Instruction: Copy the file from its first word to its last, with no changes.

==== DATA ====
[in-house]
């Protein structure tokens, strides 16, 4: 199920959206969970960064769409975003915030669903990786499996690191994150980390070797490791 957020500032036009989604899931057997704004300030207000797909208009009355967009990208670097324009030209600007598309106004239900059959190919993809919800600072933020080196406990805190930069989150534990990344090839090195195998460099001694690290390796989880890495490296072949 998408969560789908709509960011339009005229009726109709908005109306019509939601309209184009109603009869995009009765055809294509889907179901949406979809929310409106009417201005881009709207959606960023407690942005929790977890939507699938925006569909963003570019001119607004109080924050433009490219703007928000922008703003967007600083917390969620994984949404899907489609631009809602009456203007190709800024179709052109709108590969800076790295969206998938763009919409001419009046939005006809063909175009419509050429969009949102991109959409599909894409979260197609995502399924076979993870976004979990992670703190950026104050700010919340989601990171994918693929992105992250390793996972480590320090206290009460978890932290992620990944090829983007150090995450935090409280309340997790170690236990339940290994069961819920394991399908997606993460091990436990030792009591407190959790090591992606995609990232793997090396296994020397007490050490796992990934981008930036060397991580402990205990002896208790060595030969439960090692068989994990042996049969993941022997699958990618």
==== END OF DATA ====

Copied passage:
[in-house]
């Protein structure tokens, strides 16, 4: 199920959206969970960064769409975003915030669903990786499996690191994150980390070797490791 957020500032036009989604899931057997704004300030207000797909208009009355967009990208670097324009030209600007598309106004239900059959190919993809919800600072933020080196406990805190930069989150534990990344090839090195195998460099001694690290390796989880890495490296072949 998408969560789908709509960011339009005229009726109709908005109306019509939601309209184009109603009869995009009765055809294509889907179901949406979809929310409106009417201005881009709207959606960023407690942005929790977890939507699938925006569909963003570019001119607004109080924050433009490219703007928000922008703003967007600083917390969620994984949404899907489609631009809602009456203007190709800024179709052109709108590969800076790295969206998938763009919409001419009046939005006809063909175009419509050429969009949102991109959409599909894409979260197609995502399924076979993870976004979990992670703190950026104050700010919340989601990171994918693929992105992250390793996972480590320090206290009460978890932290992620990944090829983007150090995450935090409280309340997790170690236990339940290994069961819920394991399908997606993460091990436990030792009591407190959790090591992606995609990232793997090396296994020397007490050490796992990934981008930036060397991580402990205990002896208790060595030969439960090692068989994990042996049969993941022997699958990618």